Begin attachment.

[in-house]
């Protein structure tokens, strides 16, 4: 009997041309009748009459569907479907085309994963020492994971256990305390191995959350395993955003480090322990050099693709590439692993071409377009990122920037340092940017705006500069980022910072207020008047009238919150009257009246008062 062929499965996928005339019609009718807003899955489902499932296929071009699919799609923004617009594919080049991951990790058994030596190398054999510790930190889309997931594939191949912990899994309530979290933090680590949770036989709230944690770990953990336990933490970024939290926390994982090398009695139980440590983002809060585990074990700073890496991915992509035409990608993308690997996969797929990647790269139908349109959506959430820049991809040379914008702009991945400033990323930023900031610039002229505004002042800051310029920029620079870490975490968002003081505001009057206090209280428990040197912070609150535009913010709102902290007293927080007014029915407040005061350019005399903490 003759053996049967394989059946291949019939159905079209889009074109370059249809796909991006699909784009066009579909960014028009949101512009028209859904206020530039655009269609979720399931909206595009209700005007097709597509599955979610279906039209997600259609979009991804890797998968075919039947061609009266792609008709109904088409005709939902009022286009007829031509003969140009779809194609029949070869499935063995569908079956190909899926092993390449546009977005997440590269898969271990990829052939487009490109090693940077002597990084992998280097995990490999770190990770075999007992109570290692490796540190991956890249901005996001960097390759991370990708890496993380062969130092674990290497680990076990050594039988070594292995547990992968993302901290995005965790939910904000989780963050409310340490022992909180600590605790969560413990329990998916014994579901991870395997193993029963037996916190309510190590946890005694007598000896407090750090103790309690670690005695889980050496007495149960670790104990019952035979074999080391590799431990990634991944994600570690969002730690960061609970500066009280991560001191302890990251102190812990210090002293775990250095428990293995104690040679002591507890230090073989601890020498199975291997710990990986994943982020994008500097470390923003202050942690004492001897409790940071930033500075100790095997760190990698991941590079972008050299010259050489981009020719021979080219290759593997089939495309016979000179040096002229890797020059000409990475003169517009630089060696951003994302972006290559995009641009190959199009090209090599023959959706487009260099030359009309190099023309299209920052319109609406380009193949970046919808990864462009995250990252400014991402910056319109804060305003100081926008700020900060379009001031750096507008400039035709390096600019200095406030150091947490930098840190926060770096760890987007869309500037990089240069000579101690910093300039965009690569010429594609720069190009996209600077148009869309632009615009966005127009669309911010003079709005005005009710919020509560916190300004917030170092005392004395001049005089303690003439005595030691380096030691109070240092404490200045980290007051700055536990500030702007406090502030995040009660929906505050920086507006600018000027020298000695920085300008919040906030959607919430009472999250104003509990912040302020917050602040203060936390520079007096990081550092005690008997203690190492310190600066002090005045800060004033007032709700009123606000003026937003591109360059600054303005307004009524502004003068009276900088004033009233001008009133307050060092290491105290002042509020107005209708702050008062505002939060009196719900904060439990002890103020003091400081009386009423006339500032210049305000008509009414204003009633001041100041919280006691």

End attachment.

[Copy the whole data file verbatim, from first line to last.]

[in-house]
């Protein structure tokens, strides 16, 4: 009997041309009748009459569907479907085309994963020492994971256990305390191995959350395993955003480090322990050099693709590439692993071409377009990122920037340092940017705006500069980022910072207020008047009238919150009257009246008062 062929499965996928005339019609009718807003899955489902499932296929071009699919799609923004617009594919080049991951990790058994030596190398054999510790930190889309997931594939191949912990899994309530979290933090680590949770036989709230944690770990953990336990933490970024939290926390994982090398009695139980440590983002809060585990074990700073890496991915992509035409990608993308690997996969797929990647790269139908349109959506959430820049991809040379914008702009991945400033990323930023900031610039002229505004002042800051310029920029620079870490975490968002003081505001009057206090209280428990040197912070609150535009913010709102902290007293927080007014029915407040005061350019005399903490 003759053996049967394989059946291949019939159905079209889009074109370059249809796909991006699909784009066009579909960014028009949101512009028209859904206020530039655009269609979720399931909206595009209700005007097709597509599955979610279906039209997600259609979009991804890797998968075919039947061609009266792609008709109904088409005709939902009022286009007829031509003969140009779809194609029949070869499935063995569908079956190909899926092993390449546009977005997440590269898969271990990829052939487009490109090693940077002597990084992998280097995990490999770190990770075999007992109570290692490796540190991956890249901005996001960097390759991370990708890496993380062969130092674990290497680990076990050594039988070594292995547990992968993302901290995005965790939910904000989780963050409310340490022992909180600590605790969560413990329990998916014994579901991870395997193993029963037996916190309510190590946890005694007598000896407090750090103790309690670690005695889980050496007495149960670790104990019952035979074999080391590799431990990634991944994600570690969002730690960061609970500066009280991560001191302890990251102190812990210090002293775990250095428990293995104690040679002591507890230090073989601890020498199975291997710990990986994943982020994008500097470390923003202050942690004492001897409790940071930033500075100790095997760190990698991941590079972008050299010259050489981009020719021979080219290759593997089939495309016979000179040096002229890797020059000409990475003169517009630089060696951003994302972006290559995009641009190959199009090209090599023959959706487009260099030359009309190099023309299209920052319109609406380009193949970046919808990864462009995250990252400014991402910056319109804060305003100081926008700020900060379009001031750096507008400039035709390096600019200095406030150091947490930098840190926060770096760890987007869309500037990089240069000579101690910093300039965009690569010429594609720069190009996209600077148009869309632009615009966005127009669309911010003079709005005005009710919020509560916190300004917030170092005392004395001049005089303690003439005595030691380096030691109070240092404490200045980290007051700055536990500030702007406090502030995040009660929906505050920086507006600018000027020298000695920085300008919040906030959607919430009472999250104003509990912040302020917050602040203060936390520079007096990081550092005690008997203690190492310190600066002090005045800060004033007032709700009123606000003026937003591109360059600054303005307004009524502004003068009276900088004033009233001008009133307050060092290491105290002042509020107005209708702050008062505002939060009196719900904060439990002890103020003091400081009386009423006339500032210049305000008509009414204003009633001041100041919280006691």